Finally, the U.S.-Japan program has been under way in this field for several decades. The program, jointly supported by both governments and involving multiple small, focused subgroups of experts has been helpful to both governments, especially in the area of infectious disease. The joint committee selects diseases and related topics based on their common relevance to public health in Japan and the United States or globally. The program’s work has led to a better understanding of diseases and an improved capacity to prevent or treat them. In addition, the program provides an excellent opportunity for Japanese and U.S. scientists to collaborate and communicate with colleagues and build research relationships around the globe. A careful examination of how it operates could provide useful guidance in structuring a U.S.-Russian analog.
A second recommendation is to complete the integration of former Soviet biodefense facilities no longer involved in defense activities into the civilian research and production infrastructure of Russia. During the Soviet era, many biological research and production organizations participated in programs sponsored by the Ministry of Defense, in addition to research and production conducted by the ministry itself. The largest organization supporting bioweapons
programs was the USSR Ministry of Medical and Microbiological Industry. Its several dozen facilities employed tens of thousands of technical personnel. After the collapse of the Soviet Union, these facilities (now affiliated with Biopreparat), along with many other biology-oriented facilities that had been dependent to a lesser extent on defense orders, encountered difficult economic conditions. Support from the Ministry of Defense declined dramatically. At most institutions that had been dependent on defense orders, such support was terminated completely.
While many other research and production facilities supported defense activities, almost all had civilian missions as well. Thus, during the 1990s the heavily-defense-oriented Biopreparat facilities presented the greatest challenge in bringing former defense scientists into mainstream civilian activities. Therefore, they are discussed in greater detail here.
Since 1991, almost all Biopreparat facilities have lost large portions of their personnel and have greatly slowed hiring of new technical personnel due to diminished government funding. In response, these facilities have turned to civilian-oriented research activities funded primarily by foreign sources. The manufacture of relatively simple products that can be sold in Russia and other countries of the former Soviet Union has also supplemented income and sustained a reduced level of operations. Yet they have had difficulty joining the Russian civilian infrastructure due to the hesitancy of civilian ministries to assume responsibility for their activities, a lack of historical ties with traditionally open institutes, and security concerns about details of past activities.
SOURCE: U.S. Army Medical Research Institute for Infectious Diseases (October 2003).
A team of Agricultural Research Service scientists and Russian researchers from the State Research Center for Applied Microbiology in Obolensk have developed bacteriocins, natural proteins produced by competing non-pathogenic bacteria, that destroy Campylobacter in the intestines of farmed birds, dramatically eliminating pathogens. Laboratory tests show that treated birds have Campylobacter populations millions or even billions of times lower than untreated ones. Food-borne bacterial infections, such as those caused by Campylobacter, are responsible for billions of dollars of economic losses in the United States and worldwide. Research results from this project have already resulted in patent applications and a Cooperative Research and Development Agreement with Cargill, Inc., and could provide an alternative to antibiotics in both the veterinary and medical fields.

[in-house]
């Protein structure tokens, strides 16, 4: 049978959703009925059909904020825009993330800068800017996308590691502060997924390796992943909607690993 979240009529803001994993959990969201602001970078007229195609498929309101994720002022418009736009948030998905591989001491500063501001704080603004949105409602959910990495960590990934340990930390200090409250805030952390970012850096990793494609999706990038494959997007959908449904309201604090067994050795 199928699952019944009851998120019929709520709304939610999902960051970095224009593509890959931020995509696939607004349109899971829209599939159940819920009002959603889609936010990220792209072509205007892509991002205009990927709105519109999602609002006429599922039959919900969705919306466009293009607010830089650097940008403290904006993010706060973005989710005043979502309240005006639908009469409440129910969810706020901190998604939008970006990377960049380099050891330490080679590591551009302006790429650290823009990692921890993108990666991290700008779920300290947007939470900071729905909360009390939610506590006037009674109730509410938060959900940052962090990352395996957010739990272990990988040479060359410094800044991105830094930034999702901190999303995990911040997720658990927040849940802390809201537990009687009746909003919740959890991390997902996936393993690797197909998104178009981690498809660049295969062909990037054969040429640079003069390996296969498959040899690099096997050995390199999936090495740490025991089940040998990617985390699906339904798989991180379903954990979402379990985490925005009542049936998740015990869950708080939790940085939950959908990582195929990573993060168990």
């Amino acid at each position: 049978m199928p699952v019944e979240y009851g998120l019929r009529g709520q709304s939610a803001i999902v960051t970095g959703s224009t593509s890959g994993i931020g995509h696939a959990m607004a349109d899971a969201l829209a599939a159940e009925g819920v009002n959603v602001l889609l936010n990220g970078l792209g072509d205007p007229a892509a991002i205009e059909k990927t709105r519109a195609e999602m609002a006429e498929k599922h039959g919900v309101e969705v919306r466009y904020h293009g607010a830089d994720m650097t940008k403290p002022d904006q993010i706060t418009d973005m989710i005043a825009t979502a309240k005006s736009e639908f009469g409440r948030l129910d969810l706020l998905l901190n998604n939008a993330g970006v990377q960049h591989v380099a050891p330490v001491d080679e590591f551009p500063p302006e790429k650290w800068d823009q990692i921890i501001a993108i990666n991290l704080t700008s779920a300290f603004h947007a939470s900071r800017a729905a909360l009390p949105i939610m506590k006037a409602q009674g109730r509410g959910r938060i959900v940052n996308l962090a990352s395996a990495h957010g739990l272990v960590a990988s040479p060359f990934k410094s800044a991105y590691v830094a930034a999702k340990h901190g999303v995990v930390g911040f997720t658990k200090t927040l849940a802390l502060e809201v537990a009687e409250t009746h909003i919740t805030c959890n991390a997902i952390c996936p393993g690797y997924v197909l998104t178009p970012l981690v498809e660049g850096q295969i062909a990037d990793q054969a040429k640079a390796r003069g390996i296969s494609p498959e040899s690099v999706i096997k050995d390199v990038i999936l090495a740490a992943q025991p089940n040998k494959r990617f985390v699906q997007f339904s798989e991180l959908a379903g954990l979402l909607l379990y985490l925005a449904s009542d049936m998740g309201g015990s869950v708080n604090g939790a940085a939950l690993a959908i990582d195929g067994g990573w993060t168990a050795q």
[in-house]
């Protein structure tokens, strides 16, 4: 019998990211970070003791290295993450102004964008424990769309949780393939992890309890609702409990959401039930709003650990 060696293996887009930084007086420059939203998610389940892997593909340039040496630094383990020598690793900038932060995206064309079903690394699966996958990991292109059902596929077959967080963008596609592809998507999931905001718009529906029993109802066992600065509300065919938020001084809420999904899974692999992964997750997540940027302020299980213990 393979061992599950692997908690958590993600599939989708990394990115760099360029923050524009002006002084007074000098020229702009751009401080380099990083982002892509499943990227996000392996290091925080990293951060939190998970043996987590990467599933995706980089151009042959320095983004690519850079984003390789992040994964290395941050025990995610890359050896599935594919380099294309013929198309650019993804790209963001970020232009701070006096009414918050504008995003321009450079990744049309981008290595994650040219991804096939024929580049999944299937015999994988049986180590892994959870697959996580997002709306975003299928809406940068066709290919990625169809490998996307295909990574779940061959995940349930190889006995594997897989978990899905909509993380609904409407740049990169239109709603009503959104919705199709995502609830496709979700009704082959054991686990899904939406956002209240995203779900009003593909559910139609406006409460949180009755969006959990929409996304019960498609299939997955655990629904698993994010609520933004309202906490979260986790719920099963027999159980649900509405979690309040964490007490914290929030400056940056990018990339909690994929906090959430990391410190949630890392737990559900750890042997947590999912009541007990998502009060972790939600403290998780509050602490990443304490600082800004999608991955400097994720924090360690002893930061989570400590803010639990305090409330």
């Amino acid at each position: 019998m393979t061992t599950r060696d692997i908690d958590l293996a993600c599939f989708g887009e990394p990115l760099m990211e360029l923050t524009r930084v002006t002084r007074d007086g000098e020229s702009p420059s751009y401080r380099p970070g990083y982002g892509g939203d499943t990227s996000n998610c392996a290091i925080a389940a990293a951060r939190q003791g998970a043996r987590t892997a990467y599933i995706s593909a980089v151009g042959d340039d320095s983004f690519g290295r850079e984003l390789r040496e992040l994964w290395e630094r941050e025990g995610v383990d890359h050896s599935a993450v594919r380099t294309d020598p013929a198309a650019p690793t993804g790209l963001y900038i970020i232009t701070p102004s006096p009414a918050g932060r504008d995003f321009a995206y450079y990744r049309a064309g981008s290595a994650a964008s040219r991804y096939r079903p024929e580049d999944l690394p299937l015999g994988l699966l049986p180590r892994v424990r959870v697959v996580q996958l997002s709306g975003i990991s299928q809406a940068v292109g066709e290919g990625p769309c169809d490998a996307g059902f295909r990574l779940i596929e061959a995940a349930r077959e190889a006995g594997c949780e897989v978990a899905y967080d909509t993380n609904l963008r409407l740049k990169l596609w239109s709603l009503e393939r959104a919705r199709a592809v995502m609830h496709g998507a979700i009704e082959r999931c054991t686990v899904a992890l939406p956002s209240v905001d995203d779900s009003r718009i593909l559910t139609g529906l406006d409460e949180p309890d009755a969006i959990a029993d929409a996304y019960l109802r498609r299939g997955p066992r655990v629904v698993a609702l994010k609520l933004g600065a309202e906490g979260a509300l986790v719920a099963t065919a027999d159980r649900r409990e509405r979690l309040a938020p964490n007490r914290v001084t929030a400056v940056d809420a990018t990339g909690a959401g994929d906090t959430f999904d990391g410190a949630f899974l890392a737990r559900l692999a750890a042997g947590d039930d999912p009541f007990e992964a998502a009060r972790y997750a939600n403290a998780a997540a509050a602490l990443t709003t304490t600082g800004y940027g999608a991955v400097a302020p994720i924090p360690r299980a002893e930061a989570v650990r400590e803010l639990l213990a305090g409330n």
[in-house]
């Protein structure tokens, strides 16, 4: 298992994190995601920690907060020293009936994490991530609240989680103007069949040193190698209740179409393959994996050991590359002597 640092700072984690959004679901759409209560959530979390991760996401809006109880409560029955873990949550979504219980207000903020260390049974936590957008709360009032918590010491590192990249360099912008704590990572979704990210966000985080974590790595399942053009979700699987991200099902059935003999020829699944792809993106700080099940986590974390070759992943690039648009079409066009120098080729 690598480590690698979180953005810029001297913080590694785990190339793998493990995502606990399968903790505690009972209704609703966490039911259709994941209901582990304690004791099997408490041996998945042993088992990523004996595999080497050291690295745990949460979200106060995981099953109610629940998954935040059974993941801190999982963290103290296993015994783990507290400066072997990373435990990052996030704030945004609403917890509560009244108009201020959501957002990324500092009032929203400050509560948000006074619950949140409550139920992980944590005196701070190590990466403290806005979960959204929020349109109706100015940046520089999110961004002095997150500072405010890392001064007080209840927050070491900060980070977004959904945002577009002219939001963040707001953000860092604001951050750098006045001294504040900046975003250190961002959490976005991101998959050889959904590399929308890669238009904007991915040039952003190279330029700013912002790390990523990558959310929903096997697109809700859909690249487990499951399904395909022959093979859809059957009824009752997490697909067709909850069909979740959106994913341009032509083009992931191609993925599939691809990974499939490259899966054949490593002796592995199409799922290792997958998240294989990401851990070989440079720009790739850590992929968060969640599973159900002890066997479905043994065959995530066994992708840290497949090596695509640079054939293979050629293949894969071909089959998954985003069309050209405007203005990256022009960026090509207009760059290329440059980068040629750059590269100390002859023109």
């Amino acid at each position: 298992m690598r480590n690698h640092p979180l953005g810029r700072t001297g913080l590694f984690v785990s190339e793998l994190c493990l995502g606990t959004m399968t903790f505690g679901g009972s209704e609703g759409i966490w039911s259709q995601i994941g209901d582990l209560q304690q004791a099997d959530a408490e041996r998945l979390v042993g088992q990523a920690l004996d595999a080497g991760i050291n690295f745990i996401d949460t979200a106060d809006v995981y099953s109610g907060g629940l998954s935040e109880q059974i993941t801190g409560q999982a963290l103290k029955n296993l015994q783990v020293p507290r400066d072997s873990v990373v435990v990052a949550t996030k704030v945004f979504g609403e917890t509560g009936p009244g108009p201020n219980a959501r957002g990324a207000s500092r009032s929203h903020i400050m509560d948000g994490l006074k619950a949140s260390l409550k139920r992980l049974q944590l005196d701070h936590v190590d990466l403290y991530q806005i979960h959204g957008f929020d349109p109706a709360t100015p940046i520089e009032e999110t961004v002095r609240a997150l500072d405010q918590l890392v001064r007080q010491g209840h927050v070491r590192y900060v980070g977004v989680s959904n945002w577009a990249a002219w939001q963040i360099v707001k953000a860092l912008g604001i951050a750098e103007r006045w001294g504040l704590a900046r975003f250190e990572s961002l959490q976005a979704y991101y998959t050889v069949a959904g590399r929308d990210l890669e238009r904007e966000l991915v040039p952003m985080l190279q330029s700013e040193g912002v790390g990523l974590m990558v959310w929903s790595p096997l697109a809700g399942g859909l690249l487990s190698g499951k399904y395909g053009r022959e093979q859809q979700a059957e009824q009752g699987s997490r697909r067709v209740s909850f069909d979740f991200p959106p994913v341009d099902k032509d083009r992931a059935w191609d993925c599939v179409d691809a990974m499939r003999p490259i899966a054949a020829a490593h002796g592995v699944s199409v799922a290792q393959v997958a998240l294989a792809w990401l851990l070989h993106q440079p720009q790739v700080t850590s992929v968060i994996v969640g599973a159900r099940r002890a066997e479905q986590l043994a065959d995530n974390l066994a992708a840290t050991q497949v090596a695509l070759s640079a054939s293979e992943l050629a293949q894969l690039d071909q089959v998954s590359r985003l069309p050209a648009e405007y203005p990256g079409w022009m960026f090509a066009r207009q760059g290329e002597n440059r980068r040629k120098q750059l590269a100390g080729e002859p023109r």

SOURCE: U.S. Department of Agriculture (December 2004).
These Biopreparat facilities, however, have some of the strongest biological research capabilities in the country, particularly in dealing with dangerous pathogens. They have demonstrated, through international programs, that they can contribute significantly to both national and global efforts to combat infectious diseases (see, for example, Boxes 6.4 and 6.5). Thus, it is important that they be recognized as legitimate civilian research institutes and not be considered simply as employers of former bioweapons scientists who receive preferential treatment by foreign funders.
To implement the recommendation of further integrating former biodefense facilities into civilian research, it is important to increase the involvement of Russian specialists who did not participate in defense activities but who have important expertise related to disease prevention and control.
A sharp bifurcation of the Russian scientific community between former defense and non-defense scientists not only inhibits the exchange of information within Russia, but also results in a lack of adequate attention to the proliferation potential of the historically civilian biological research sector. Much research on dangerous pathogens conducted in facilities that were never associated with defense programs is inherently “dual-use,” with potential military or terrorist applications. Young scientists with modern laboratory skills, direct access to biological materials, and strong financial ambitions could present a challenging concern.
The U.S. departments and agencies responsible for implementing nonproliferation programs often attempt to link former weapons researchers with civilian
“Scientists with many years of experience working with the most dangerous pathogens can certainly create greater problems if they were to decide, or were forced, to use this experience elsewhere, say in countries governed by regimes with questionable track records. Their colleagues who worked at ‘open’ institutes usually have only general knowledge of Group A pathogens. Besides, weapon scientists possess specific skill sets and access to (dangerous) strains of micro-organisms. Both could be sources of potential threats, but in the case of weapon scientists, it is significantly higher to the point of becoming realistic. However, it is regrettable that ISTC requires a pre-determined ratio of weapon scientists for each project. The criterion should be the appraised degree of danger coming from the knowledge base of prospective project participants.”